This is a followup to some VSS issues discussed recently in Features at: http://forum.macrium.com/Topic6417.aspx
Can VSS handle apps that modify several files?
Perhaps Reflect could help detect possible inconsistencies in Backups and Images where files were modified near the time of a VSS (or other kind of) snapshot.
(1) Reflect might allow sorting, by column, of the "Files backed up" list provided for file backups. A user could view the modified timestamps of the files included in the backup to help spot files backed up near the time of a snapshot.
(2) A few new options in Reflect defaults would help spot potential problems very easily:
Other Tasks | Edit Defaults ... | Advanced | VSS options[x] Flag backups containing potentially inconsistent files
[x] Files modified up to __ milliseconds prior to a snapshot
[x] Files modified up to __ milliseconds after a snapshot
The user could specify the window. (Or, Reflect could assume some useful window, like 1/2 second, or 10 seconds, or something that seems reasonable. But I think any user who employs this option would be in the best position to know if they want more or less aggressive flagging by Reflect.)
Backup summaries are currently marked successful (white checkmark in a green circle) or failed (white X in a red circle). If the flagging I suggest were enabled, they could now additionally be marked potentially suspect, with a white question mark in a yellow circle; and the backup summary text could explain the reason, i.e. that some files were modified within the window specified in the defaults.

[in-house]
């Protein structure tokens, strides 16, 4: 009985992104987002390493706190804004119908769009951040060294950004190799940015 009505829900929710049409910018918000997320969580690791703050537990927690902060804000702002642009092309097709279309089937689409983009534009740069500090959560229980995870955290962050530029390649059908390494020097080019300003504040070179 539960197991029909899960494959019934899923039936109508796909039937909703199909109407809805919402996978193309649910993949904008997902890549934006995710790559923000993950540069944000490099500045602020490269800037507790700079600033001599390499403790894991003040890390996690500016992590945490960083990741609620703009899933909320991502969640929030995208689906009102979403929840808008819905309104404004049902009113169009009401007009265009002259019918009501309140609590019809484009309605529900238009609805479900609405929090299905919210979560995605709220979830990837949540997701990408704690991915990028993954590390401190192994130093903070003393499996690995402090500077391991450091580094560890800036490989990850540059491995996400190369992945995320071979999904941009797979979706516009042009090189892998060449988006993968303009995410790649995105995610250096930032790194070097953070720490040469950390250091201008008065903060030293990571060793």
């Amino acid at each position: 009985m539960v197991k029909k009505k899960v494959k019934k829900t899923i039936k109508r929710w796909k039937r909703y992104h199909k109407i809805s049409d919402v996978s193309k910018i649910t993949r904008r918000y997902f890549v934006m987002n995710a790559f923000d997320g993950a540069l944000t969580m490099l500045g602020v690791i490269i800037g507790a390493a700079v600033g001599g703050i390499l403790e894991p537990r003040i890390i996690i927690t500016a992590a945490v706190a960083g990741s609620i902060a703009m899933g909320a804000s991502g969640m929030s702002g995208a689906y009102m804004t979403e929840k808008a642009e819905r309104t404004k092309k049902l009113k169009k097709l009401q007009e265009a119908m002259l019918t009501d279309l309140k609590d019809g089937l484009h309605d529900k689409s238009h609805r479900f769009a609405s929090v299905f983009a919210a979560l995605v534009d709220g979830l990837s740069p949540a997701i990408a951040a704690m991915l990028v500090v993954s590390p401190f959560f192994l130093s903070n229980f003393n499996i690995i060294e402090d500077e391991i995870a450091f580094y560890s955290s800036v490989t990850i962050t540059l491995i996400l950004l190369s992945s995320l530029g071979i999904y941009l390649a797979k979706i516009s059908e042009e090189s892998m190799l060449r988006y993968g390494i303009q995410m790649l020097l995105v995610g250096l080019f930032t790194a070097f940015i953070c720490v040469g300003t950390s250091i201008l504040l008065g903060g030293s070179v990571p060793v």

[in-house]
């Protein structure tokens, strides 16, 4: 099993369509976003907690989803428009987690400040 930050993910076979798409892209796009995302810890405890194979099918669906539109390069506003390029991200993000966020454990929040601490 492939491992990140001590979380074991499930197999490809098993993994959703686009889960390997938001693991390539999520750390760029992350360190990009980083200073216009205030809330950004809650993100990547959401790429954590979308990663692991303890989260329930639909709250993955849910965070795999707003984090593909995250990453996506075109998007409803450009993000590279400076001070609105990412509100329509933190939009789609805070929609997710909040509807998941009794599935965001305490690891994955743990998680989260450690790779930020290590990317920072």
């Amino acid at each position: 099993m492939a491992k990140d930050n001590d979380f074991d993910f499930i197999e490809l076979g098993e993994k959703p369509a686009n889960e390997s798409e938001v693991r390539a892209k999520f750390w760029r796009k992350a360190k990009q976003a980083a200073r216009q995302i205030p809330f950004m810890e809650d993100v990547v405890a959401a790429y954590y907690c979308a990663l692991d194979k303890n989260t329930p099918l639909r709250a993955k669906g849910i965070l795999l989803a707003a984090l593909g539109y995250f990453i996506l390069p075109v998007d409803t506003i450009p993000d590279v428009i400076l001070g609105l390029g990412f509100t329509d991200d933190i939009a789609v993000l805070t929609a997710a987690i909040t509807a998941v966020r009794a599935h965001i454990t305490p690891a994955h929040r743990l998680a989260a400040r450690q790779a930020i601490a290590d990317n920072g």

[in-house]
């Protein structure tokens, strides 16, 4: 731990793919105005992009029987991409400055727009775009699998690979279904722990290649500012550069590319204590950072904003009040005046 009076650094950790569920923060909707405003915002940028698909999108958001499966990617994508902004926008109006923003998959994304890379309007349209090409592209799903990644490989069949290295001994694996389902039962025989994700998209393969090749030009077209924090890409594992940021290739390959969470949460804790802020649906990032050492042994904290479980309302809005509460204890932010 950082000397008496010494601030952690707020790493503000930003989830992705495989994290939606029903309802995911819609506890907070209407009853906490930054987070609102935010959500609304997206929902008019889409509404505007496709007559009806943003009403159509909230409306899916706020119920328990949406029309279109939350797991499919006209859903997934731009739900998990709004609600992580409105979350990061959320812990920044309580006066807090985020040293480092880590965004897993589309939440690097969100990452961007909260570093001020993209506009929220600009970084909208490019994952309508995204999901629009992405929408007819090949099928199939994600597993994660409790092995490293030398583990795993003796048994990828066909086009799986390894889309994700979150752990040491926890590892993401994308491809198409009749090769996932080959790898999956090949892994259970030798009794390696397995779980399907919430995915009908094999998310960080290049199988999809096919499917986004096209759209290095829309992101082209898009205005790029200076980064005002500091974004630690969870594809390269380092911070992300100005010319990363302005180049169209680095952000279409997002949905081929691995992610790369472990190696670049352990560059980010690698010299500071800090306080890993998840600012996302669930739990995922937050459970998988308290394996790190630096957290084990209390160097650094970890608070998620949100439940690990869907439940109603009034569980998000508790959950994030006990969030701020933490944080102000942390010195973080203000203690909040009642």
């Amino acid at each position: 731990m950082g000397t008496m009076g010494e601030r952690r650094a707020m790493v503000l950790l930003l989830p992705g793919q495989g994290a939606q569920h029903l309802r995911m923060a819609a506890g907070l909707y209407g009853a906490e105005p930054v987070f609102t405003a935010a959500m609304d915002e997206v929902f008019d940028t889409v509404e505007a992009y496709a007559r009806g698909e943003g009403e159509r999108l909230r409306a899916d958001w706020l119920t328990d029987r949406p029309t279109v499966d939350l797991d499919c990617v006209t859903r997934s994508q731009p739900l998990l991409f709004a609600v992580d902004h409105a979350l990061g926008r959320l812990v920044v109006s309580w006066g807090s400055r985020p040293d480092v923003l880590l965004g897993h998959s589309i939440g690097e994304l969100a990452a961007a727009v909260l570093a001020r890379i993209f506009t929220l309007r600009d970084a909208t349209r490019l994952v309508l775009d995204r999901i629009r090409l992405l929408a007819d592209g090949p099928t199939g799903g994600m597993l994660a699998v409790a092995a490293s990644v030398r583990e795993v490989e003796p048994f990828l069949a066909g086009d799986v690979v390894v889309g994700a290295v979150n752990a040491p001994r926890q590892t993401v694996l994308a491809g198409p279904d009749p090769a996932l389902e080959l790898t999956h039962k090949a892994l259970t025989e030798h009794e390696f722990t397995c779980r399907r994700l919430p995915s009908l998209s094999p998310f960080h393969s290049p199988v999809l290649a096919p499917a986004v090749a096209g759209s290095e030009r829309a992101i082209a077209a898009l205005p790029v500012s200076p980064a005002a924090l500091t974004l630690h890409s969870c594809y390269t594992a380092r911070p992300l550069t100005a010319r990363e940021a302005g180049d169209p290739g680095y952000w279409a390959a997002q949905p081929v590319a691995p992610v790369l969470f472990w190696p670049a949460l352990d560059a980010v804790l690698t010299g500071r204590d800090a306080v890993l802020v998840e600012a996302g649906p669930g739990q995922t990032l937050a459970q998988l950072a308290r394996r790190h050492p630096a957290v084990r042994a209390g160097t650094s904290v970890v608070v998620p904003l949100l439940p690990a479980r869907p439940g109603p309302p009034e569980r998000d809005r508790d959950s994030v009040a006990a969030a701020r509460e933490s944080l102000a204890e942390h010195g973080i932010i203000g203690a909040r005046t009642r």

Perhaps the full pathnames of the files that were modified in that window could also be listed in the html summary, and the files might also be bolded in the "Files backed up" list that is provided for file and folder backups.
This could help considerably during file system restores - a user could check the backup logs to determine what files might require special investigation, and possibly restore from an older image or backup, rather than have to review every possible file after a restore, or manually check modified timestamps in the backup or in restored files vs. the snapshot time.
Users backing up systems that run very high-activity databases that are VSS-aware, or have journalling or transaction rollback (those are probably essentially synonyms), or some other way of recovering from inconsistencies would likely NOT want this kind of flagging, but that would be up to them.
(3) Print the snapshot time in the backup summary. I don't know if the relevant time is when the snapshot request is placed, or when VSS returns success to the requesting process, or if VSS informs the snapshot requester of the actual time the snapshot is considered to have happened. Perhaps the best an application can do is print the time the snapshot is requested and the time the snapshot request is completed. I've observed that it takes much more than a few moments for a VSS snapshot to occur. In that case, the relevant window might be a certain period before the snapshot creation starts, and a certain period after the snapshot creation is complete.